Oct. 11 - With bassoons, violins and oboes for weapons, with three buses for transportation and most of Western Europe as their battlefield, U.S. Army soldiers are winning an impressive victory in the cold war.
The Seventh Army Symphony Orchestra - four of whose members are from Brooklyn - is one of the most unusual musical organizations in the world.
Composed entirely of draftees - the average age is 23 - the orchestra was created by the army in 1952 to bring fine music to troops and civilians in Europe. It is the only known military orchestra whose repertoire consists exclusively of classical music and its musicians all have a solid musical background.
Before entering the Army, they were either in their last year of study or already performing as professionals for such distinguished orchestras as the Boston Pops, the New Orleans Philharmonic and the Minneapolis Symphony.
The orchestra's escort officer and only non-musician in the travelling group is also a Brooklynite, 1st Lt. Frank J. Maguire of 155 Garfield Pl. As escort officer, it's his job to see that the men are housed, fed and that they arrive at the concert hall on schedule. "Our biggest headache," he says, "is rotation. All our men are draftees and it's quite a problem to find replacements and then get them to learn the scores for the next performance.
"Our turnover is tremendous.
The orchestra seldom has a man more than a year
and a half. This is one situation no other
symphony orchestra faces."
Despite this problem, the Symphony has more than held its own on a continent where good music is commonplace. It plays some 170 concerts per year throughout Germany and in major European cities.
Bookings are arranged through the Symphony's office in nearby Vaihingen where the musicians live. They occupy the attic floor of an old German Army caserne where they also practice in a specially built rehearsal hall.
Most Performances are free and sponsored by a local Army unit or the U. S. State Department to improve community relations. Where there is a charge the proceeds go to a local charity or to support a German orphanage sponsored by members of the symphony. There is seldom an empty seat in the house.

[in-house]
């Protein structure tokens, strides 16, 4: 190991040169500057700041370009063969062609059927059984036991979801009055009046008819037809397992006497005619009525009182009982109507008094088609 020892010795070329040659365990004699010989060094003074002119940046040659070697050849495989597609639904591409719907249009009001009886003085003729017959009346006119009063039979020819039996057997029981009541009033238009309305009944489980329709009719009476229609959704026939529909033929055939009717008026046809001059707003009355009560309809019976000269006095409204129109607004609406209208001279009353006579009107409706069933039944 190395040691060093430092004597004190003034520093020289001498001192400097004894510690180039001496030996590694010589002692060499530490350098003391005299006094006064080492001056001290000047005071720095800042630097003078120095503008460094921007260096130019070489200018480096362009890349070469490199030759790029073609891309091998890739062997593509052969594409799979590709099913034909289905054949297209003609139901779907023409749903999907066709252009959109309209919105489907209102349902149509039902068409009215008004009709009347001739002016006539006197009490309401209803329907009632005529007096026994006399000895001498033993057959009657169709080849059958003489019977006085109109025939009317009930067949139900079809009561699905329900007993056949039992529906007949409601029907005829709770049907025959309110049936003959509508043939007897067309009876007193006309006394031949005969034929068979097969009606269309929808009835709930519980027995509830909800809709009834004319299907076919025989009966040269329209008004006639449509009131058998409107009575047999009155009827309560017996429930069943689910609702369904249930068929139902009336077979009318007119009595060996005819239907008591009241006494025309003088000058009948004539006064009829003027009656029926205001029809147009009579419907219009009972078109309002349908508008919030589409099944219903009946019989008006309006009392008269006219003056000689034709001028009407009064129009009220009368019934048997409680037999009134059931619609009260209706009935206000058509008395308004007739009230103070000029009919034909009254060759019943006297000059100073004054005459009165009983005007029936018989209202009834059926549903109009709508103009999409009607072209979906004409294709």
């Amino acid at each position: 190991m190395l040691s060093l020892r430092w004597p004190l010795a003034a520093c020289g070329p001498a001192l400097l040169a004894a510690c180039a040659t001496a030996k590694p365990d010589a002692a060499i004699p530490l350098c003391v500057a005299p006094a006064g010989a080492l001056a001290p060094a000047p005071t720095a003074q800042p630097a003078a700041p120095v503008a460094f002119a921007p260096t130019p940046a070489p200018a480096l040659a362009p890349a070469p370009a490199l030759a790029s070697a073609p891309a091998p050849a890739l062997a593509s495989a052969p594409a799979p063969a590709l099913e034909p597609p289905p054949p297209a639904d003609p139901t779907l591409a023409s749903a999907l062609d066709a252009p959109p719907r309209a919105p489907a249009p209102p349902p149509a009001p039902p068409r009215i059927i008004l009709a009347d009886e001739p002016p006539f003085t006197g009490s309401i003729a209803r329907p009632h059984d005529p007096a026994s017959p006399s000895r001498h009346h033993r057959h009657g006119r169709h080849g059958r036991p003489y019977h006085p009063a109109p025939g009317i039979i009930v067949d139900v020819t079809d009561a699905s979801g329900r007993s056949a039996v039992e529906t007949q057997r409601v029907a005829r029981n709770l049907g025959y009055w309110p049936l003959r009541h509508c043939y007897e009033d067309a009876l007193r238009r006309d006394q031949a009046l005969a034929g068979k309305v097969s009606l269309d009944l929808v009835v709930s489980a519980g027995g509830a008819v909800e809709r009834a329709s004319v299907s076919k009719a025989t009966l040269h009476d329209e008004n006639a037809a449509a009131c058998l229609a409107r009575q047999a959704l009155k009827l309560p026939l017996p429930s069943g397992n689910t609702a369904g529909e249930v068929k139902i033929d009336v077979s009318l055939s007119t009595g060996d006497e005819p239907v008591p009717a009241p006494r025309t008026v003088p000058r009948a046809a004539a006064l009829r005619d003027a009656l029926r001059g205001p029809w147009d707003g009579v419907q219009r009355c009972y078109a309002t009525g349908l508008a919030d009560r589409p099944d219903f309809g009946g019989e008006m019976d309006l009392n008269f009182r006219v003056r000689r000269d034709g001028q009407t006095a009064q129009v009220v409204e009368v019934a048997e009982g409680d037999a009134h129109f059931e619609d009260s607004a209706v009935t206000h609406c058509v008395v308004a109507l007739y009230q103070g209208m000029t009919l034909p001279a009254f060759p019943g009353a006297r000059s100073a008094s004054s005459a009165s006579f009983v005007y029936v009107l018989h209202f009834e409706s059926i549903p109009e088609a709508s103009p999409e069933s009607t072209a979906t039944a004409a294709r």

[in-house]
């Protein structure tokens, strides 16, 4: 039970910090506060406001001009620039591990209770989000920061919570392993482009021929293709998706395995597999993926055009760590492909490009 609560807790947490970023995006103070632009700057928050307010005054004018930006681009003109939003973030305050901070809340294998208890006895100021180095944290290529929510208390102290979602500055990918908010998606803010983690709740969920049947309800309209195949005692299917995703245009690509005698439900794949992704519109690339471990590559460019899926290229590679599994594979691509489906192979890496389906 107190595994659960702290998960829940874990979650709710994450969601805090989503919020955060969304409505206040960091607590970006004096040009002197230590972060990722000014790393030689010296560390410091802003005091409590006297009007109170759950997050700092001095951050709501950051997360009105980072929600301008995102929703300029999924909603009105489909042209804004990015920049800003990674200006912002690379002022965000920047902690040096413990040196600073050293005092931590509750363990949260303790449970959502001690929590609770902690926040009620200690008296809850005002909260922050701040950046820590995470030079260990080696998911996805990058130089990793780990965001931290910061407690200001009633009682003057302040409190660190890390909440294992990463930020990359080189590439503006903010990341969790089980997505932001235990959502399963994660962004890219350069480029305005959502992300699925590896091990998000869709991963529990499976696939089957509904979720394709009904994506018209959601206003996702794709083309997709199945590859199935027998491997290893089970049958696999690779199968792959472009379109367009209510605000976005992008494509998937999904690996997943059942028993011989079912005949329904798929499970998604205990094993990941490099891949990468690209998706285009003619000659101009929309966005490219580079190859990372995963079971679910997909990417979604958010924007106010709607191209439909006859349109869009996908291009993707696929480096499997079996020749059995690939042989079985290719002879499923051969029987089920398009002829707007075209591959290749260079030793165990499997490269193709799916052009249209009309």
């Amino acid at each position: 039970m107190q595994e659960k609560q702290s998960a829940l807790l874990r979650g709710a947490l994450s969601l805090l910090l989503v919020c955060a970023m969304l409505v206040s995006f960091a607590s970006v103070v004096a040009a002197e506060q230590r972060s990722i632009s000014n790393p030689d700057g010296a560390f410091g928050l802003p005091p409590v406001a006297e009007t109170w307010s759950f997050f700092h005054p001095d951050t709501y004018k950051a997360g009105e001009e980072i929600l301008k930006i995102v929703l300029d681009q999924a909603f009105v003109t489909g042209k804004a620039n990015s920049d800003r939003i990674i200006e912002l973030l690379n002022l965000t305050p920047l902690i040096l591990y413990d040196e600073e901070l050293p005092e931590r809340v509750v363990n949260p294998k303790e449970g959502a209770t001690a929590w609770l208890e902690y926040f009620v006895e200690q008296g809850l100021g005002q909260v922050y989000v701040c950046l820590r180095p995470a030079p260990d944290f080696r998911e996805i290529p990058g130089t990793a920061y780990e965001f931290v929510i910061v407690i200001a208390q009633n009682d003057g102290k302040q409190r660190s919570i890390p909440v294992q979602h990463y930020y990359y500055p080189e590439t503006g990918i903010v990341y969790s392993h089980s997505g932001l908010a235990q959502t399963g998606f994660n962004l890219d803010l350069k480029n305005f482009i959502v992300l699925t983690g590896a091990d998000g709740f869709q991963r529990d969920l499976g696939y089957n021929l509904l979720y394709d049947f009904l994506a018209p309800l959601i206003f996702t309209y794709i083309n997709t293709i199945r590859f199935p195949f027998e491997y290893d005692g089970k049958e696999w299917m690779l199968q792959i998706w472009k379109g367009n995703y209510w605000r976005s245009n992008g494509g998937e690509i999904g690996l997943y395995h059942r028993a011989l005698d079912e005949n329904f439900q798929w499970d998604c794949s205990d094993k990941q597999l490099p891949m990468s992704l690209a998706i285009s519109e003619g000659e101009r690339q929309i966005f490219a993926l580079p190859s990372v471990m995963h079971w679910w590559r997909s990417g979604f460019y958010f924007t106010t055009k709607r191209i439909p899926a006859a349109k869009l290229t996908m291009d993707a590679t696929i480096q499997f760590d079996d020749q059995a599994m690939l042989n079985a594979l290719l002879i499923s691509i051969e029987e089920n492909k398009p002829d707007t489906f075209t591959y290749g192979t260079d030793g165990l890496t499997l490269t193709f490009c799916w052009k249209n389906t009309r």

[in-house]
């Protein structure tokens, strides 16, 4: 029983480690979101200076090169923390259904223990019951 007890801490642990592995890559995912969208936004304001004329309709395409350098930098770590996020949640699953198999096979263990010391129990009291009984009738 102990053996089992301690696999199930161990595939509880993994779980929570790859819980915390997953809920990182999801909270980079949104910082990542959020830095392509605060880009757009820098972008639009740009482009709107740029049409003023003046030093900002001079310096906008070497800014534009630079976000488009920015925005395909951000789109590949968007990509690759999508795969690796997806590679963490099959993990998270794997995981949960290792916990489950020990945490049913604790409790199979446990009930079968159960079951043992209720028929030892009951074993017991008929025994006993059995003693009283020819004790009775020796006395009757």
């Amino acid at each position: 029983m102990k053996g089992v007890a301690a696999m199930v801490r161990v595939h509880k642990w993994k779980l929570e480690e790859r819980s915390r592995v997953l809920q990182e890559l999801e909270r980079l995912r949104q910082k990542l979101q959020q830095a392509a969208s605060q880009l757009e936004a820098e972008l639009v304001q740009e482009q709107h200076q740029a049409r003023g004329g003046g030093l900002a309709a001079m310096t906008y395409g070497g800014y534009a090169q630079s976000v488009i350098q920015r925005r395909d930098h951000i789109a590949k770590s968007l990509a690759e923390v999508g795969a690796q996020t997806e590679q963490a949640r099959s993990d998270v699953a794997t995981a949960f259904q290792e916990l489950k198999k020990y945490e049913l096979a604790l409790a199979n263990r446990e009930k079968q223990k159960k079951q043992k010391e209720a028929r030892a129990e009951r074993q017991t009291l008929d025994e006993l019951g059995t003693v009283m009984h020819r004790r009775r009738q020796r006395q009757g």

Brooklyn has the highest representation of any U.S. community among the musicians.
Borough members of the orchestra include PFC Joseph Paladino of 9009 Bay View Pl. 'cellist; Pvt. Robert Sharon 2134 E. 36th St., string viola; and Pvt. Jules M. Hirsh of 2336 62nd St., string bass. Pvt. Myron Rosenblum, who plays the string viola, lives in the Bronx, but considers Brooklyn his second home because he attended Brooklyn Technical HS.
The Symphony rehearses for several
months a year then takes to the road in three Army
buses and a truck which holds the baggage and instruments.
On tour, the musicians are house at Army posts or in hotels. Because the absence of one man could lower seriously the performing standard of a concert, no leaves are granted during rehearsals or while on tour. The entire orchestra takes a month's leave in the summer.
Like most Army units, however, the men are constantly reminded that they are soldiers first. Each man is equipped with a carbine, which however, remains locked in an arms room with a full-time armor man to clean the weapons.
The musicians train for four hours each week; when they travel they carry their equipment in a duffel bag, and they are subject to transfers to the infantry if they misbehave, which is rare. According to Lt. Maguire, there has never been an AWOL.
As for audience reaction, members of the orchestra say it has been outstanding. They say the best illustration of this was a German official's statement after a recent performance: "Everyone knows Americans can produce cars, but this . . ." then he gestured toward the orchestra, "is hard to believe."
* * * * *